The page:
Law, Social policy | Australia

3 October 2018

Non-fatal strangulation is a significant risk factor for a woman being killed by her partner. Heather Douglas looks at recent efforts by Australian states to take the behaviour more seriously.

Women who have experienced domestic violence commonly report non-fatal strangulation, sometimes referred to as choking. One US study found that up to three-quarters of women in domestic violence shelters reported non-fatal strangulation from their previous partner. It’s a gendered crime – most victims are women and most perpetrators are men.

Perhaps because there are often no obvious or immediate injuries associated with non-fatal strangulation, this type of violence is often minimised, missed and misidentified by victims, police, health workers and other service providers.

This is concerning because the act is both extremely dangerous and a risk factor for future serious harm and death.

Whether carried out by bare hands squeezing or pushing on the neck, or by using a ligature, non-fatal strangulation is highly dangerous. Victims who have survived a strangulation incident report all sorts of clinical symptoms, including a sore throat; changes to vision, vocal chords, hearing and breathing; loss of sensation; memory loss; anxiety; loss of consciousness; and paralysis. Some women have had a pregnancy miscarriage after strangulation.

Even where there are no visible injuries, some victims have died several weeks or months after the attack, as a result of blood clots, stroke and brain damage caused by lack of oxygen during the strangulation. Strangulation can cause unconsciousness within seconds and death within minutes.

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Strangulation in the context of domestic violence is also a risk factor for future serious harm and death. US studies show that in close to 50 per cent of deaths involving intimate partner violence, women had experienced non-fatal strangulation at least once before they were killed. Similarly, in Australia, domestic violence death reviews have often identified that the homicide was preceded by an incident of non-fatal strangulation. As American strangulation educator Gael Strack says, “strangulation is the last warning shot”.

In response to this evidence, Queensland introduced a non-fatal strangulation offence in 2016. One of the elements of the offence is that the victim and the offender must be in a domestic relationship. The penalty is a maximum of seven years imprisonment.

Since the non-fatal strangulation offence was introduced, over 1000 people have been charged with it. The offence has significantly raised the profile of the dangers of strangulation, with Queensland judges now highlighting these dangers in their judgments.

In a recent case, the offender visited his ex-partner’s home. He assaulted her and then placed her in a ‘choke hold’ from behind with his arm and squeezed hard enough that she could not breathe or move. She was terrified and lost consciousness. The offender was charged with the strangulation offence and sentenced to a period of imprisonment.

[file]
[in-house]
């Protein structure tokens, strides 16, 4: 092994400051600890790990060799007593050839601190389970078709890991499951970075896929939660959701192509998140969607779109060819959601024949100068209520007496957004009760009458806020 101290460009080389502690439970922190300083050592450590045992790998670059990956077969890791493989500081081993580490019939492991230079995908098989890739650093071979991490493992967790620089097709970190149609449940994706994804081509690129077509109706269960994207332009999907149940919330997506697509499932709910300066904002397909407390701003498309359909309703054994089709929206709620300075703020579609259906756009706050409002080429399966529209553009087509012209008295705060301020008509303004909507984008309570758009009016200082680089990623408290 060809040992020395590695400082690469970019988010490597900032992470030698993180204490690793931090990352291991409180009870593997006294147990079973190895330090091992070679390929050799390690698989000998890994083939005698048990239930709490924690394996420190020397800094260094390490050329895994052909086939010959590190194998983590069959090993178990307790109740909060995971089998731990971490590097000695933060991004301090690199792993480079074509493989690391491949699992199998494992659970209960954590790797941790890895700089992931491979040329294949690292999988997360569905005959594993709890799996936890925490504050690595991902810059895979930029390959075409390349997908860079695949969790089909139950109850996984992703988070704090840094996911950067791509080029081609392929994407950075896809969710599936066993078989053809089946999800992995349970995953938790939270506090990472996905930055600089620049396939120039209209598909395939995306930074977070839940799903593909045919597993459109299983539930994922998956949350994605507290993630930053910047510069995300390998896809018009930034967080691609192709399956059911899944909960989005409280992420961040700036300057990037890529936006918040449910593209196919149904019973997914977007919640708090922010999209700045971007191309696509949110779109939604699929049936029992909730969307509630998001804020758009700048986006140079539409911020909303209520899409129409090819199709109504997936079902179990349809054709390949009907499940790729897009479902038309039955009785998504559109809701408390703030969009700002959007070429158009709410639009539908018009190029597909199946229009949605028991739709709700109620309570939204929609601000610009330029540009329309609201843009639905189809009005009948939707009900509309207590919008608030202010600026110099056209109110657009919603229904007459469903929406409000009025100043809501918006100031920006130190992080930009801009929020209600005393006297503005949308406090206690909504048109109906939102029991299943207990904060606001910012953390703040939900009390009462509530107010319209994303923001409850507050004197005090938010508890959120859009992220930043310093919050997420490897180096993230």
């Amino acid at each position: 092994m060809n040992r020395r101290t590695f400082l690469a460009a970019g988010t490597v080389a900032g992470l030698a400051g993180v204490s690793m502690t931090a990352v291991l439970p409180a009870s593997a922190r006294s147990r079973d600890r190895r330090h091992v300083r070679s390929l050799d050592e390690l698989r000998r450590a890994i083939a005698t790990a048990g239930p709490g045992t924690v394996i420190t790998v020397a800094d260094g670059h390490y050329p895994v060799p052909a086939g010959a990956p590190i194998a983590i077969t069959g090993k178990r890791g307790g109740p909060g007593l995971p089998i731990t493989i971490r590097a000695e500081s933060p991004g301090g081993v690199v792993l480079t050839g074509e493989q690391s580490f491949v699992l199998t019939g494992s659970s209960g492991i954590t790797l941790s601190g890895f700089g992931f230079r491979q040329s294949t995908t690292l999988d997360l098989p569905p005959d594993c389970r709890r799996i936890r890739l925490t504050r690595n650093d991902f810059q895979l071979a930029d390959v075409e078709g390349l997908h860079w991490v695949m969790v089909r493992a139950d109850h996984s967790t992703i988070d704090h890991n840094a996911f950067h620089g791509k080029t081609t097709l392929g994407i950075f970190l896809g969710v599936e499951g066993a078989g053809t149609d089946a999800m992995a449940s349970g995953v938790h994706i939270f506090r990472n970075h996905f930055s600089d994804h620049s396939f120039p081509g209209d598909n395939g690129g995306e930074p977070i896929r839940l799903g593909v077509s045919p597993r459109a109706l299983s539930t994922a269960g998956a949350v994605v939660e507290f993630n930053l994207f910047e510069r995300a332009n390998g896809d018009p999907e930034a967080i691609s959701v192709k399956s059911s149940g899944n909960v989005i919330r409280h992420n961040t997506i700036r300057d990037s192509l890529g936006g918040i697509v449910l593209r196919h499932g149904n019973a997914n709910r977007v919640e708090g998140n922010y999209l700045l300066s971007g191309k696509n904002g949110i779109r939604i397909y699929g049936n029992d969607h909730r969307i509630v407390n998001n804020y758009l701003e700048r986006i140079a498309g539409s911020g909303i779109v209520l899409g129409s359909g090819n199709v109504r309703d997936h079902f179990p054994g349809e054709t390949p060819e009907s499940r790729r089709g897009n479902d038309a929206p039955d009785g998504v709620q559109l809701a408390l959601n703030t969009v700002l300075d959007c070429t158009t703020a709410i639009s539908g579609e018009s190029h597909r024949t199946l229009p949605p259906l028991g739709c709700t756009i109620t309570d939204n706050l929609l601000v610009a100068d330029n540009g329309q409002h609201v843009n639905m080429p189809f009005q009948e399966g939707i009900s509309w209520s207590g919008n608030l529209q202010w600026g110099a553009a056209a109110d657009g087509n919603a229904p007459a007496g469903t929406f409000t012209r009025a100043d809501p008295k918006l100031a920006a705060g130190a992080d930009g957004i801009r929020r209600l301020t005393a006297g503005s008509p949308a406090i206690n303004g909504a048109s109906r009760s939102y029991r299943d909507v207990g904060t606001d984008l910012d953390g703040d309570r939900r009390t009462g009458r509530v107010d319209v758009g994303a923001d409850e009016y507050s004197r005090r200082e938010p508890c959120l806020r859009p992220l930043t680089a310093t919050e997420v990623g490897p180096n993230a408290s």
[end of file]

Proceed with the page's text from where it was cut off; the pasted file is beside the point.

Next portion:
Until Queensland introduced this offence, the state’s criminal law was ill-equipped to properly recognise and criminalise this dangerous behaviour.

While acts of non-fatal strangulation might be charged under traditional offences across Australia, there are significant issues with this. For a start, it’s difficult to prove the intent to kill or cause serious harm associated with a charge of attempted murder. For more serious assault and grievous bodily harm charges, it can be hard to prove the level of injury needed because often there is no visible sign of injury.

More on this: The conversation we need to have

Assault seems too minor to capture the high level of danger associated with non-fatal strangulation. While many states treat strangulation to facilitate a serious crime as a specific type of offence, this offence doesn’t cover situations where strangulation is an offence by itself.

South Australia has begun drafting a new strangulation law and NSW has committed to introducing changes to its strangulation law in 2018. In Victoria, non-fatal strangulation is shaping up to be an election issue, with the opposition leader promising to introduce the offence to criminal law if he is elected in November.

Some have questioned whether the introduction of a new offence makes victims safer. While most states in America introduced specific offences for non-fatal strangulation years ago, so far there has been no evaluation of their value in increasing victim safety.

It is clear, however, that in Queensland the offence has created greater awareness of the direct harms that can result from non-fatal strangulation as well as greater knowledge that the act is a red flag for a high risk of serious harm and death in the future. Courts now use non-fatal strangulation as a key factor when considering whether it is necessary to arrest a defendant or safe to grant him bail. A charge of strangulation puts victims and services on notice that a victim needs safe housing and a health check to make sure she is okay.

However, while recognition of strangulation is important, it is not the only cause of serious harm nor the only risk factor for future injury in the context of domestic violence. The safety of anyone reporting domestic violence always needs careful attention.

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